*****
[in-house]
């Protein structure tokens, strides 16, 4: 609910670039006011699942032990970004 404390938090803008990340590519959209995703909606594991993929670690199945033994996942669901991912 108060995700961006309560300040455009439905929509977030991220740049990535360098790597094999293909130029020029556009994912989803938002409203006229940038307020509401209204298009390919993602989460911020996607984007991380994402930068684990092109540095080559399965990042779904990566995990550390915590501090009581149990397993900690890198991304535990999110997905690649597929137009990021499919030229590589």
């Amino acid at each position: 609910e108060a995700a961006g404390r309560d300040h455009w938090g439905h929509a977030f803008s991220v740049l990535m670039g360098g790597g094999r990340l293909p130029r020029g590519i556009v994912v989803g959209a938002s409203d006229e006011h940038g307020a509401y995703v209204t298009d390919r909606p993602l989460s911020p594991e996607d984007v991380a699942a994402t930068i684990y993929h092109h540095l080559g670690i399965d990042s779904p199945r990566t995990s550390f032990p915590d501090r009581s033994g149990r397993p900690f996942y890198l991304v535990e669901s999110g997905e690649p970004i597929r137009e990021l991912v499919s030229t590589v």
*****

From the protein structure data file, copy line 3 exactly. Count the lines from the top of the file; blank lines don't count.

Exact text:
């Amino acid at each position: 609910e108060a995700a961006g404390r309560d300040h455009w938090g439905h929509a977030f803008s991220v740049l990535m670039g360098g790597g094999r990340l293909p130029r020029g590519i556009v994912v989803g959209a938002s409203d006229e006011h940038g307020a509401y995703v209204t298009d390919r909606p993602l989460s911020p594991e996607d984007v991380a699942a994402t930068i684990y993929h092109h540095l080559g670690i399965d990042s779904p199945r990566t995990s550390f032990p915590d501090r009581s033994g149990r397993p900690f996942y890198l991304v535990e669901s999110g997905e690649p970004i597929r137009e990021l991912v499919s030229t590589v």